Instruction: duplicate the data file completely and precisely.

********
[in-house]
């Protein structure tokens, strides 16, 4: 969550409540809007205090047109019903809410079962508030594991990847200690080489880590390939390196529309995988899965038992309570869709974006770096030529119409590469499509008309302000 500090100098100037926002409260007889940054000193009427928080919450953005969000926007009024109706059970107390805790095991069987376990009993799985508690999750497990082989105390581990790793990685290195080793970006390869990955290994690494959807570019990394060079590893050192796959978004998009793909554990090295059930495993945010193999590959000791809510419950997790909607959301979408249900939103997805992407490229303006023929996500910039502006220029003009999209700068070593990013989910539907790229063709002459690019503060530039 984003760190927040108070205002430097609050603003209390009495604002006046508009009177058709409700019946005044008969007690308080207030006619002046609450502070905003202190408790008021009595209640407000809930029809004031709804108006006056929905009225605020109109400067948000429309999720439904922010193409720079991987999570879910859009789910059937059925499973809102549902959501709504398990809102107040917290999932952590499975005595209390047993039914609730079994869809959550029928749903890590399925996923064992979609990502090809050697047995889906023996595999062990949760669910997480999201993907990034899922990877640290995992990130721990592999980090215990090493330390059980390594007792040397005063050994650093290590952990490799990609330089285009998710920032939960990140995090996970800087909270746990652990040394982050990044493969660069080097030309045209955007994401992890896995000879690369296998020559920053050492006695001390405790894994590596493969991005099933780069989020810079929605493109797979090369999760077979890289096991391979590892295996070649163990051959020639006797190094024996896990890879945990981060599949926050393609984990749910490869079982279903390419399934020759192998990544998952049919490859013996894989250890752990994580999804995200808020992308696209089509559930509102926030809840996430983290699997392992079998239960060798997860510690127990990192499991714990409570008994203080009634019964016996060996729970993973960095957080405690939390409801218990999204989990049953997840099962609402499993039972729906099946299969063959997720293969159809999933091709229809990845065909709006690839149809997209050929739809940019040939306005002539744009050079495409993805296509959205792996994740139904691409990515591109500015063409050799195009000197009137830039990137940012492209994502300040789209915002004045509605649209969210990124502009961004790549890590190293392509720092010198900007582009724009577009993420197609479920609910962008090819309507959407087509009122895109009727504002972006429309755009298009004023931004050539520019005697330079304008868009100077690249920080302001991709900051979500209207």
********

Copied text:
[in-house]
């Protein structure tokens, strides 16, 4: 969550409540809007205090047109019903809410079962508030594991990847200690080489880590390939390196529309995988899965038992309570869709974006770096030529119409590469499509008309302000 500090100098100037926002409260007889940054000193009427928080919450953005969000926007009024109706059970107390805790095991069987376990009993799985508690999750497990082989105390581990790793990685290195080793970006390869990955290994690494959807570019990394060079590893050192796959978004998009793909554990090295059930495993945010193999590959000791809510419950997790909607959301979408249900939103997805992407490229303006023929996500910039502006220029003009999209700068070593990013989910539907790229063709002459690019503060530039 984003760190927040108070205002430097609050603003209390009495604002006046508009009177058709409700019946005044008969007690308080207030006619002046609450502070905003202190408790008021009595209640407000809930029809004031709804108006006056929905009225605020109109400067948000429309999720439904922010193409720079991987999570879910859009789910059937059925499973809102549902959501709504398990809102107040917290999932952590499975005595209390047993039914609730079994869809959550029928749903890590399925996923064992979609990502090809050697047995889906023996595999062990949760669910997480999201993907990034899922990877640290995992990130721990592999980090215990090493330390059980390594007792040397005063050994650093290590952990490799990609330089285009998710920032939960990140995090996970800087909270746990652990040394982050990044493969660069080097030309045209955007994401992890896995000879690369296998020559920053050492006695001390405790894994590596493969991005099933780069989020810079929605493109797979090369999760077979890289096991391979590892295996070649163990051959020639006797190094024996896990890879945990981060599949926050393609984990749910490869079982279903390419399934020759192998990544998952049919490859013996894989250890752990994580999804995200808020992308696209089509559930509102926030809840996430983290699997392992079998239960060798997860510690127990990192499991714990409570008994203080009634019964016996060996729970993973960095957080405690939390409801218990999204989990049953997840099962609402499993039972729906099946299969063959997720293969159809999933091709229809990845065909709006690839149809997209050929739809940019040939306005002539744009050079495409993805296509959205792996994740139904691409990515591109500015063409050799195009000197009137830039990137940012492209994502300040789209915002004045509605649209969210990124502009961004790549890590190293392509720092010198900007582009724009577009993420197609479920609910962008090819309507959407087509009122895109009727504002972006429309755009298009004023931004050539520019005697330079304008868009100077690249920080302001991709900051979500209207």